Thursday, March 28, 2024


             S&H Holdings purchased commercial real estate in 2014. In 2018, S&H engaged Integrated Construction Management Service to construct a new Burger King at the site. 

            ICMS contracted with Nore Electric to furnish materials and services in the construction of the BK. Ultimately, ICMS failed to pay Nore and other subcontractors. 

            S&H sold the BK site to Realty Income Properties, and the deal closed on January 18, 2019. The warranty deed was recorded with the County Clerk two weeks later. 

            In March and April 2019, Nore and other subcontractors recorded construction liens against the BK site. Since neither S&H nor RIP were willing to pay the subcontractors, Nore Electric asserted a lawsuit to enforce its liens. 

            The district court concluded that Nore’s liens were valid and properly attached to the BK site, placing RIP at risk of losing its ownership interest if the liens were foreclosed. The court issued a decree of foreclosure, holding that the transfer from S&H to RIP did not cause the liens to lapse or the subcontractors to waive their lien rights. 

            S&H and RIP appealed. 

            S&H and RIP contend that construction liens can only attach to the contracting owner’s real estate. The appellants further argued that because S&H incurred the debts, but the liens were not recorded until after RIP had become the owner, the liens must fail. 

            The Supreme Court disagreed and found that construction liens relate back to the time work began at the site. Construction liens are considered “inchoate” or “hidden” liens. Consequently, one who buys property within the time a contractor is allowed to perfect the lien takes title subject to construction liens recorded after the date of closing. 

            As a result, even though the liens were not recorded at the time of the sale from S&H to RIP, Realty Income Properties could not be a “bona fide” purchaser.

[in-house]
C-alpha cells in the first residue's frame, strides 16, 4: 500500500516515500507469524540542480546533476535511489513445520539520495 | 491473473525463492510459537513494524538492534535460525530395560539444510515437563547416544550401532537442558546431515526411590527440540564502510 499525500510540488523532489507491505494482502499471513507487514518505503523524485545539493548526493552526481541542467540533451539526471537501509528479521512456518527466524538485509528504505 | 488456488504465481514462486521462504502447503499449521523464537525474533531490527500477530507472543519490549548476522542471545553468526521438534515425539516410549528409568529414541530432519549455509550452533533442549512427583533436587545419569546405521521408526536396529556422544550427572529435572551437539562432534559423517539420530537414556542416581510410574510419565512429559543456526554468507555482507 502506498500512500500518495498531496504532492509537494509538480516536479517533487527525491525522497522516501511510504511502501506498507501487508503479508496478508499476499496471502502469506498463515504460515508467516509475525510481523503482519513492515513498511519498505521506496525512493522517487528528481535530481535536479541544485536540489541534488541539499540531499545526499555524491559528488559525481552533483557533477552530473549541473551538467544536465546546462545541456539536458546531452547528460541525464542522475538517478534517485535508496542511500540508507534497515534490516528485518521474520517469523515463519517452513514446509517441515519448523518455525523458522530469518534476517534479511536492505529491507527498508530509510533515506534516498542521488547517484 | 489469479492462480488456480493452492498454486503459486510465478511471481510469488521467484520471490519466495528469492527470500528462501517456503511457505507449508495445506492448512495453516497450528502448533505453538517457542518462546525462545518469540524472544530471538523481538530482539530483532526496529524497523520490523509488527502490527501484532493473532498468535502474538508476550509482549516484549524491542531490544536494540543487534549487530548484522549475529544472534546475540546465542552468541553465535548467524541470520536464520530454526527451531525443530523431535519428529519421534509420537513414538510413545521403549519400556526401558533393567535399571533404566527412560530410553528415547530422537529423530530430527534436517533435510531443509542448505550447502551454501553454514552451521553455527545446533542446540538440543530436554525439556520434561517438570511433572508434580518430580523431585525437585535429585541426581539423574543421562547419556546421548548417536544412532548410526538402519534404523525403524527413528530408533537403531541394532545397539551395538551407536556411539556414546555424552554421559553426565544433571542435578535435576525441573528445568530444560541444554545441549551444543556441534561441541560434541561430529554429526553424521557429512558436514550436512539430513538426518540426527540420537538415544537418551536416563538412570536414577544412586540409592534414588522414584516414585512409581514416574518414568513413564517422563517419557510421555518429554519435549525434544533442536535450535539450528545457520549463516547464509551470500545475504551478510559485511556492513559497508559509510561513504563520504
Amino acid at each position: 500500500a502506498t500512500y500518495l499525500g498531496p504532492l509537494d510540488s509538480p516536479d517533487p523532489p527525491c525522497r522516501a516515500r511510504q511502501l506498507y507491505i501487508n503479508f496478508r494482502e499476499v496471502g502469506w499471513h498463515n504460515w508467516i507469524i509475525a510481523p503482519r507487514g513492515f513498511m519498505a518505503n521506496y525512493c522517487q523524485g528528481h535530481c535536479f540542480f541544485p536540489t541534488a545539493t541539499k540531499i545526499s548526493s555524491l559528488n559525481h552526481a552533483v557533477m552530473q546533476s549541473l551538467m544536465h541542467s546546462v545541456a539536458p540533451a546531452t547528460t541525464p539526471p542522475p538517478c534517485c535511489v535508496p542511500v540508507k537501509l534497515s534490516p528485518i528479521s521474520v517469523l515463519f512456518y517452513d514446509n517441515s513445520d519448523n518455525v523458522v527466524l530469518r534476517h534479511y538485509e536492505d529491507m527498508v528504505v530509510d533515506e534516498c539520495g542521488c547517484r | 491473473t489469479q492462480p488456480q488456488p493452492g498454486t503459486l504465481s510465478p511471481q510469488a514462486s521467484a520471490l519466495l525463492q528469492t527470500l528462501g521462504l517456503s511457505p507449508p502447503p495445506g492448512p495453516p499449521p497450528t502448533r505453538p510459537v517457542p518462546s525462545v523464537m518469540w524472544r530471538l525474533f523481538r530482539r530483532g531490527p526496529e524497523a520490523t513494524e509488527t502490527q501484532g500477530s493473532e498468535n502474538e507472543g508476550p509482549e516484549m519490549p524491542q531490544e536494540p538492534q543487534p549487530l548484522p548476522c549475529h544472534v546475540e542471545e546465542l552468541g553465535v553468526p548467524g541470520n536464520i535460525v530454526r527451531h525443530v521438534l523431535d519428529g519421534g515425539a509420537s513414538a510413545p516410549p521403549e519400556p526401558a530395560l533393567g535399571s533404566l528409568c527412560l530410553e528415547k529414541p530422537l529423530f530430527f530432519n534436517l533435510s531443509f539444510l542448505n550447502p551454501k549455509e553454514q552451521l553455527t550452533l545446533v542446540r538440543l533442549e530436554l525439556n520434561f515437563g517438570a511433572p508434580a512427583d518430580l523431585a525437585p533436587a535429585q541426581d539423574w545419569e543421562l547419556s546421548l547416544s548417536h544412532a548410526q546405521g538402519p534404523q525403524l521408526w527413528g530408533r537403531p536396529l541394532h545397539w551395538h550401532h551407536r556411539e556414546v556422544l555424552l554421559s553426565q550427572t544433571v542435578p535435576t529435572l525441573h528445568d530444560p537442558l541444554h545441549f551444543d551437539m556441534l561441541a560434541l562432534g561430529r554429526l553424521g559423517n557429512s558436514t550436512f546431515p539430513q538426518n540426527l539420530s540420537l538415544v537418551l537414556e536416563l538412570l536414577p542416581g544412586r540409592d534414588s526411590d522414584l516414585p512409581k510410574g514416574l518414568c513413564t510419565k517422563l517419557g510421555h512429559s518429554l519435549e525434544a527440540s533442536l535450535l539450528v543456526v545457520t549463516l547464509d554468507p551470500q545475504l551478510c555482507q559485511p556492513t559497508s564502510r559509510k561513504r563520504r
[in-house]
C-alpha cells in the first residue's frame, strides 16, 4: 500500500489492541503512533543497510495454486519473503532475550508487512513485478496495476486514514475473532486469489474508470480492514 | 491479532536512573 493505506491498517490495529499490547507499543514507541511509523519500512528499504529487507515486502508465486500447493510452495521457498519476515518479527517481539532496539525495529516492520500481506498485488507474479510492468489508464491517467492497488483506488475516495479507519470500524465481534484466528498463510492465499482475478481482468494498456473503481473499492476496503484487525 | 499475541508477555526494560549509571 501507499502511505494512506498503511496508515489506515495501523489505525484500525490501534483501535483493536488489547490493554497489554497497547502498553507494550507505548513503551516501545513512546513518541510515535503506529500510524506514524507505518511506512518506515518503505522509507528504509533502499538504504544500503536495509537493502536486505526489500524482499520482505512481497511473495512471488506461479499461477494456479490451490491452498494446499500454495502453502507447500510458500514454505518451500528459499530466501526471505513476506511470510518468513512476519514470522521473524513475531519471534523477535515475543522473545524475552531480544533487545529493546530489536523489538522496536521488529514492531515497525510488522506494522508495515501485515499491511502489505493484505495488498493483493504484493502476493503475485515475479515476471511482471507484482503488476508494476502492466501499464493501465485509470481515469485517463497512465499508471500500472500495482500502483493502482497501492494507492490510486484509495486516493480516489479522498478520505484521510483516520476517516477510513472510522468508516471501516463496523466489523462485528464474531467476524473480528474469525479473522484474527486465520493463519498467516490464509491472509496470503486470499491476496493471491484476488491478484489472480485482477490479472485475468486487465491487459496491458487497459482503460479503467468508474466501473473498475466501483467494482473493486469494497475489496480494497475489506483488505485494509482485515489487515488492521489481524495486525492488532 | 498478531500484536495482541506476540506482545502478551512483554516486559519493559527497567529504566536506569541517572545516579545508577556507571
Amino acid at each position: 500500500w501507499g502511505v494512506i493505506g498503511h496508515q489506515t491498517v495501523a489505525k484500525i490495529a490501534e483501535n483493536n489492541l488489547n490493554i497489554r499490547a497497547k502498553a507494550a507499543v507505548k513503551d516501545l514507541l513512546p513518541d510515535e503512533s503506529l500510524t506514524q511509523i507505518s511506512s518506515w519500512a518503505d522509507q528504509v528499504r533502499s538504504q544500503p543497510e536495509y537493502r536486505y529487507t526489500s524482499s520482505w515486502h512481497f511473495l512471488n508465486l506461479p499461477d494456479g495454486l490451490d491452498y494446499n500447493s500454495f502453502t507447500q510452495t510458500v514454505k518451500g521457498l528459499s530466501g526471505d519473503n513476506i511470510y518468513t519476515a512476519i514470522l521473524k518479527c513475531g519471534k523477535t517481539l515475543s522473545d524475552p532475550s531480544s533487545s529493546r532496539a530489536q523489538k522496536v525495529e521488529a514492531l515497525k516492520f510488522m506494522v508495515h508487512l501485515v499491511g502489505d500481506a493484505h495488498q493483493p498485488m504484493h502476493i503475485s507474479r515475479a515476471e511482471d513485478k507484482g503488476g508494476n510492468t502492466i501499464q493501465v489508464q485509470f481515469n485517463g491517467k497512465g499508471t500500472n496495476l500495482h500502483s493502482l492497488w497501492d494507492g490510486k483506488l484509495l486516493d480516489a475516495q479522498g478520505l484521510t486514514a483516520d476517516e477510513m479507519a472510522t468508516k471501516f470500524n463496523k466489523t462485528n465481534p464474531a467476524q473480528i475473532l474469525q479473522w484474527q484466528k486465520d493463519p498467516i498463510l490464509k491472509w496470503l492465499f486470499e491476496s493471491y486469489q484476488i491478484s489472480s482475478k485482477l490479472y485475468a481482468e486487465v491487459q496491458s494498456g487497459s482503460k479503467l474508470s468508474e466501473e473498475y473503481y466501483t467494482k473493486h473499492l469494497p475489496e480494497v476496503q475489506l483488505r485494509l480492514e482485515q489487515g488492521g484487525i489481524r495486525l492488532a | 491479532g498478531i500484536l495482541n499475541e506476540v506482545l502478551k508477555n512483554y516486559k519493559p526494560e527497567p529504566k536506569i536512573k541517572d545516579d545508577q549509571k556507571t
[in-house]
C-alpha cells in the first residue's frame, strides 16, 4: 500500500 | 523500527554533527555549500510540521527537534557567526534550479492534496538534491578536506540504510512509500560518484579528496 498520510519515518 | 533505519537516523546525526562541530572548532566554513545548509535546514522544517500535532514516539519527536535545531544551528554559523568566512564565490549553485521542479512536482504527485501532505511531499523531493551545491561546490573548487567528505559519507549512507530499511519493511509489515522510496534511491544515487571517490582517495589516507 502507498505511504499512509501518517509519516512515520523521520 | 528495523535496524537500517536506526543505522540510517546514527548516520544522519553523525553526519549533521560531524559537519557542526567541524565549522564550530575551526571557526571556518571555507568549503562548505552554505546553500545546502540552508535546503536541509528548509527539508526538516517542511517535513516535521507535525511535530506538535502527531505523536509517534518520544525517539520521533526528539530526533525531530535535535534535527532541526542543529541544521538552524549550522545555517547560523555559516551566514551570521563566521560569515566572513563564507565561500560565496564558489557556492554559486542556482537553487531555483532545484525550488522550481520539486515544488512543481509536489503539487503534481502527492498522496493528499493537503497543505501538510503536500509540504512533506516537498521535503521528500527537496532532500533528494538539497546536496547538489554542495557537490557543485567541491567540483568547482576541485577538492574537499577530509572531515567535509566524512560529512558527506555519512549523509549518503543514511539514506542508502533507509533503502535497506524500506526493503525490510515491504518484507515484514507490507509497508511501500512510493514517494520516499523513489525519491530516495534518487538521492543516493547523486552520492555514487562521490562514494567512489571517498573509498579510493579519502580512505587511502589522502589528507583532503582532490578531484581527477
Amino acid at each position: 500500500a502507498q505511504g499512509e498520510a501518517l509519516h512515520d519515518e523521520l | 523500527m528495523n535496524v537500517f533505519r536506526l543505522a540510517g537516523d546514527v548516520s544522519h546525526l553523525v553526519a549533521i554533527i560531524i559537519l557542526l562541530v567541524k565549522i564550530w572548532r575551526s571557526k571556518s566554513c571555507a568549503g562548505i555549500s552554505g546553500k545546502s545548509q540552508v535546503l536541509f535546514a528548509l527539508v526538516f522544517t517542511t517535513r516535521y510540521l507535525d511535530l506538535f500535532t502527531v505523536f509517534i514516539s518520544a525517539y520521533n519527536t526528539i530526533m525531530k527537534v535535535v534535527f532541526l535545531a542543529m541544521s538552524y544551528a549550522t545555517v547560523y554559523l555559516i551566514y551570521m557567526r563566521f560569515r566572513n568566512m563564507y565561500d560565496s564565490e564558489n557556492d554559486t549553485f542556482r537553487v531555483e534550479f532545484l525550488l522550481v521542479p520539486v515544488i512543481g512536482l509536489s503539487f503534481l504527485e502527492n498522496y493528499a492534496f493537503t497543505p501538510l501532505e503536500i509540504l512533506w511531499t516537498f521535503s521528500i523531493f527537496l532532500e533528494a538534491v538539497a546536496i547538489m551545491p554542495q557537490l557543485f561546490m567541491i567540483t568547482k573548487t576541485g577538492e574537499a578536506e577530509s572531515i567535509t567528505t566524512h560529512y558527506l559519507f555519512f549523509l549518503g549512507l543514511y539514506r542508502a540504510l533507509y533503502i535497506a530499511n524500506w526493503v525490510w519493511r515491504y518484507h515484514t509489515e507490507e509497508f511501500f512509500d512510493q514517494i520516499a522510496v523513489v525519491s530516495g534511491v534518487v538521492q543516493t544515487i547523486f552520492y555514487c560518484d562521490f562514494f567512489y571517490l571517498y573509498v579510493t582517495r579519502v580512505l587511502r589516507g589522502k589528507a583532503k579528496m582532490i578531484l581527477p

The Supreme Court determined that the ability of a contracting owner’s interest to be subjected to future construction liens passes to the next owner. Perfection of construction liens that relate back in time may lawfully occur following the recordation of a Deed. Or a Mortgage. Security Agreement. Deed of Trust. Financing Statement. Assignment of Rents. UCC-1. &tc. 

            The liens filed by Nore Electric and other subcontractors are valid, and are superior to RIP’s Deed, even though the liens were filed after the date the Deed was recorded. The foreclosure decree is affirmed. The Judgment of the district court is also affirmed; Nore wins; S&H and RIP lose. 

            See Nore Electric v. S&H Holdings; Nebraska Supreme Court; Case Number S-23-282; March 15, 2024: 

            Questions / Issues / Comments: 

1.      You are a buyer. Or lender. Maybe even a tenant. You checked title and there is nothing untoward. How do you protect yourself from this anomaly? Obtain affidavits from the seller and borrower. Conduct site inspections to determine if the property has been recently repaired or improved. Obtain construction escrows and holdback accounts, to secure the need to later pay the contractors. Get all-bills-paid affidavits from all major contractors and subcontractors. And of course, purchase the best title insurance policy with extended endorsements. 

2.      This is not an issue unique to Nebraska. It is my impression that most States have a similar process. The lien power of contractors, subcontractors, laborers, material providers, architects, surveyors, engineers, and similar labor and service providers, can be derived from States’ constitutions and supplemented by statutes. Perhaps this is a reflection of our agrarian-based USA societies from 200+ years ago, and the desires of those State legislators who wrote the constitutions and statutes to support the workers and laborers who were (and still are) pivotal to our economic success. 

3.      Conversely, you are a contractor, engineer, architect, laborer, surveyor, custom manufacturer, or material provider, and you haven’t been paid? Happy news, you may not be too late to assert your rights, even if the real estate has been sold. Mortgaged. Leased. Foreclosed by others. 

                                                                        Stuart A. Lautin, Esq.* 

 Board Certified, Commercial (1989) and Residential (1988) Real Estate Law, Texas Board of Legal Specialization

Licensed in the States of Texas and New York


Reprinted with the permission of North Texas Commercial Association of REALTORS®, Inc.

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